How do we develop and maintain a relationship with a Holy God?

When I think of my inevitable future meeting with a Holy God someday, verses from the song, “I Can Only Imagine”, from Mercy Me comes to mind.

“I can only Imagine,
What it will be like
When I walk by your side

I can only imagine
What my eyes will see
When your face is before me. . . . .

Will I stand in your presence?
Or to my knees will I fall?
Will I sing Hallelujah?
Will I be able to speak at all?

I can only imagine. . . . .”

About the writer:
Beverly has been an educator, administrator, and educational sales representative, Sunday school teacher, and mentor; but most importantly is a wife, mother, and grandmother with a passion for sharing Christ.

Holiness of God

I have to be honest; I have been putting this blog off for as long as possible.  I believe this is the fourth deadline I am coming upon as I sit in my cube writing.  I love writing, but I have been lost in a sea of uninspiration for months now, and I was not sure how to get over it.  I walked into work this morning (I work in the Women’s Ministry of First Baptist), and I went straight to my cube and said (inside my head) “well, let’s blog today…”

I opened up the email, which was asking for my blog, to find the title for my month. Yet again I was blown away by the consistency of God in my life.  You see, this whole semester I have found myself in the book of Ephesians.  I have taught from this book more than a couple times, and if you have needed advice in the last few months I have sent you to the book of Ephesians.  If I have been lost I found myself reading from…the book of Ephesians.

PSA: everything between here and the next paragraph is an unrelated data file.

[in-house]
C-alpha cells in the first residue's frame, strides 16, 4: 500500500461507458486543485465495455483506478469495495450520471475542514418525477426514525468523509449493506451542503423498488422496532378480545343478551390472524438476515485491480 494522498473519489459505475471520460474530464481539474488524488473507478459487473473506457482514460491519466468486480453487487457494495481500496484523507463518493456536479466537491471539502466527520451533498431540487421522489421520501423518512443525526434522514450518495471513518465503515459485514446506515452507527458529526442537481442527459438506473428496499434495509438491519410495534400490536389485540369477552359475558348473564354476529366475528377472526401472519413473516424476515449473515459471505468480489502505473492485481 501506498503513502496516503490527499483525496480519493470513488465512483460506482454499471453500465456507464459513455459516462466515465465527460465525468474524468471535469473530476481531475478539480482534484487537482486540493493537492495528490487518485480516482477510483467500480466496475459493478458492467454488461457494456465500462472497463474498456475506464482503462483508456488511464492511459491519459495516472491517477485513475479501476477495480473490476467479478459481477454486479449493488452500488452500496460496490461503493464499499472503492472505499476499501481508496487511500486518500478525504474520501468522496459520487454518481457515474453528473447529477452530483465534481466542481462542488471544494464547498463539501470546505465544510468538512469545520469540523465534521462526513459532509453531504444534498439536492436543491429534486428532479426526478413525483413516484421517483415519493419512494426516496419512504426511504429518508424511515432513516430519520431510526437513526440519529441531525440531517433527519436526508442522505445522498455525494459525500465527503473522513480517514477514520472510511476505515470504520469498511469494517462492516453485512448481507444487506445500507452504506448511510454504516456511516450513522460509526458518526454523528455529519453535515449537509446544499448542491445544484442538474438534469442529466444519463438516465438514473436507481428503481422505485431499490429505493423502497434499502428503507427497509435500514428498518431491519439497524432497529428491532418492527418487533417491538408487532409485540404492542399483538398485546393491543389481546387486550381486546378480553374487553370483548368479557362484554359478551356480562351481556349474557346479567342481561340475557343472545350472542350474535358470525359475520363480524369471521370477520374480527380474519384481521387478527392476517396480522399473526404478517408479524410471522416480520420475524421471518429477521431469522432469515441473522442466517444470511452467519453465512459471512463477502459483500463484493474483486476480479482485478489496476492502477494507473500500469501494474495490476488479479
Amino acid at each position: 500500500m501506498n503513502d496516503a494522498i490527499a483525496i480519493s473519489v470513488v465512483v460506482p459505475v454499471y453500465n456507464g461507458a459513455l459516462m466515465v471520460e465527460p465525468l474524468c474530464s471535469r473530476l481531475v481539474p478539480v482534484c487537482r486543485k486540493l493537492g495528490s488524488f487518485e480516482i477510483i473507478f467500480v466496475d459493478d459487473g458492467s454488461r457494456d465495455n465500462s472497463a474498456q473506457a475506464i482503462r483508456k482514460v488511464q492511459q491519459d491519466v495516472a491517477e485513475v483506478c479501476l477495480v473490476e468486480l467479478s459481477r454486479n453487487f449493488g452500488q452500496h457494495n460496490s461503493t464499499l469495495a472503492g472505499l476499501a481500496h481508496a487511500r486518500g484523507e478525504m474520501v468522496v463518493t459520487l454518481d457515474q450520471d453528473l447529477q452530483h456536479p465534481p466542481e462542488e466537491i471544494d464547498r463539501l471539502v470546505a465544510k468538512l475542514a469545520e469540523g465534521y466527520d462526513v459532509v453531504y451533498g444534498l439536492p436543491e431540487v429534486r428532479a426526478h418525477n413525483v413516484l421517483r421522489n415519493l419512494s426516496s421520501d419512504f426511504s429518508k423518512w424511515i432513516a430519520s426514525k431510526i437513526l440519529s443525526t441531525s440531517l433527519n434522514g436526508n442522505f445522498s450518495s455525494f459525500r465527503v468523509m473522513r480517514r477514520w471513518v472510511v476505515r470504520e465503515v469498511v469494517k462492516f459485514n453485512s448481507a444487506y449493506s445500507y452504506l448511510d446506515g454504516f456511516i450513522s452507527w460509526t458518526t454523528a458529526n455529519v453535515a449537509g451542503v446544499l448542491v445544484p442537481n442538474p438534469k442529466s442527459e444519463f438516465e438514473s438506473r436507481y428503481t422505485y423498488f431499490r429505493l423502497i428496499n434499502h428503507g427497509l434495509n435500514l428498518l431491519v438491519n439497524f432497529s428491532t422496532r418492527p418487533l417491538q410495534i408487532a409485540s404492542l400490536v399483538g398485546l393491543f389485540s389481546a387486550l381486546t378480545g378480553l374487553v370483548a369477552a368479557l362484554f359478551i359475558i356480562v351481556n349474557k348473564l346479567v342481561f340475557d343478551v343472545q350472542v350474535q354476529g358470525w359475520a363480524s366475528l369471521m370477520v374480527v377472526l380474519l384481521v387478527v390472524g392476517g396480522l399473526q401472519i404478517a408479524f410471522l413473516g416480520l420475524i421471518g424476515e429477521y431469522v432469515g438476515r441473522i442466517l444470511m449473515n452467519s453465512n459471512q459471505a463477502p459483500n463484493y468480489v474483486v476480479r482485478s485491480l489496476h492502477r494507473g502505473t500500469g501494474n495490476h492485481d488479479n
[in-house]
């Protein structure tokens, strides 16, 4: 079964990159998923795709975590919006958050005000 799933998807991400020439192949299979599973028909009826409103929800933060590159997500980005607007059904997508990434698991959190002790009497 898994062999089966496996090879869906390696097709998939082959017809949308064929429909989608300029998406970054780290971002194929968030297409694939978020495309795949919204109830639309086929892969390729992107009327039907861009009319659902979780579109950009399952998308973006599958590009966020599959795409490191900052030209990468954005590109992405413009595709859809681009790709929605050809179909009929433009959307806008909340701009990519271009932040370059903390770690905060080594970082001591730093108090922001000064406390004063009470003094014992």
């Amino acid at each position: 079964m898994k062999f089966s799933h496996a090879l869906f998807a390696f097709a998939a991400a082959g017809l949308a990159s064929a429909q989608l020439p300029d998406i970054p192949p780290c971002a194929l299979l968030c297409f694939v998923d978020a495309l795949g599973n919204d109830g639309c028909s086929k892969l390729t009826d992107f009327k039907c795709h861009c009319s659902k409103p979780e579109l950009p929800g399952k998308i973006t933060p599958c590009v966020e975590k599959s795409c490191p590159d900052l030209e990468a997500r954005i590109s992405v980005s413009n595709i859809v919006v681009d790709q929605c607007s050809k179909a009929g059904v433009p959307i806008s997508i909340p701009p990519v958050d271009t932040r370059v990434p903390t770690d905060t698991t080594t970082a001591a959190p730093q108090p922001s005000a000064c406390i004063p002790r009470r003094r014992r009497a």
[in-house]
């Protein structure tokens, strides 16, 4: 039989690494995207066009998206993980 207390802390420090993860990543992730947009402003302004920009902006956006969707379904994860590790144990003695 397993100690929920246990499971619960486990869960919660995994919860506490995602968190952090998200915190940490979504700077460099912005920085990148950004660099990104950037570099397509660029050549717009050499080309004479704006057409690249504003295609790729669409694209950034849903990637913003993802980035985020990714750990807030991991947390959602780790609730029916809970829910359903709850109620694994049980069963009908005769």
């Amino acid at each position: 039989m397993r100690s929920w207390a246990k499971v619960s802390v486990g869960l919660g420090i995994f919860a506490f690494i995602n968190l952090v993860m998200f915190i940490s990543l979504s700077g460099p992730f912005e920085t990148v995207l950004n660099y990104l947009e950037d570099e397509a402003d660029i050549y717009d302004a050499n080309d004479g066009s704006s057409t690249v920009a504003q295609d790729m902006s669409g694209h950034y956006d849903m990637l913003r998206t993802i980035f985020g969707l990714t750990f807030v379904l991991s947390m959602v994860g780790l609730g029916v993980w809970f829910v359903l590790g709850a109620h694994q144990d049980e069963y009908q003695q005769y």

The character of holiness of GodGod is found in the word holiness.  What stands out the most to me about the holiness of God is that in all his set apartness, his sacredness, his transcendent-ness; He is still personal and passes this holiness on to us as believers.

In (Ephesians 4:23-24), Paul is calling the church at Ephesus to take off their old selves and put on their new selves created in the image of God.  There are two words that greatly stand out to me from these verses.  The first word is RENEWED. And in this passage it is a present passive verb.  I had to look up what that meant.  It means that something is happening to the main character (US) but something else (GOD) is performing the action.  We are not renewing ourselves, prais the Lord.  God is renewing us.  When we look at it through the lens of our new selves created in the image of God; the way we think, feel, act all changes because we are now seen as a daughter of the most high God.  We are created in his likeness.  His likeness.  He is renewing us to be more like Him!!

Before we get to the second word I need to have a moment of truth–up to this point I have never opened my Strong’s concordance.  I bought it at a yard sale thinking:  1)maybe one day I will want the Greek or Hebrew translation for words in the Bible, and 2)looks like this would look cool on a coffee table, thank you Pinterest.  I used it when prepping to look up the word holiness referred to in this passage. The definition of holiness really blew me away. Strong’s defines it by using the phrase ‘human statues; it is our divine human character’.  Holiness is in our bones when we are living in our new selves.

The thing that stands out to me as I learn more about the Holiness of God is that God is passing all this on to us, as believers. What strength, courage, and hope is found in knowing that we are considered holy because God is Holy!

About the Writer:
Liz, just a girl who spends her days in seminary classes, spends her afternoons interning with First Baptist Dallas Women’s, spends her evenings with her friends laughing and challenging the definition of community to be something much deeper. If you need her you can probably find her watching Dancing with the Stars while on Pinterest, challenging the worldly norm of a 28 year old.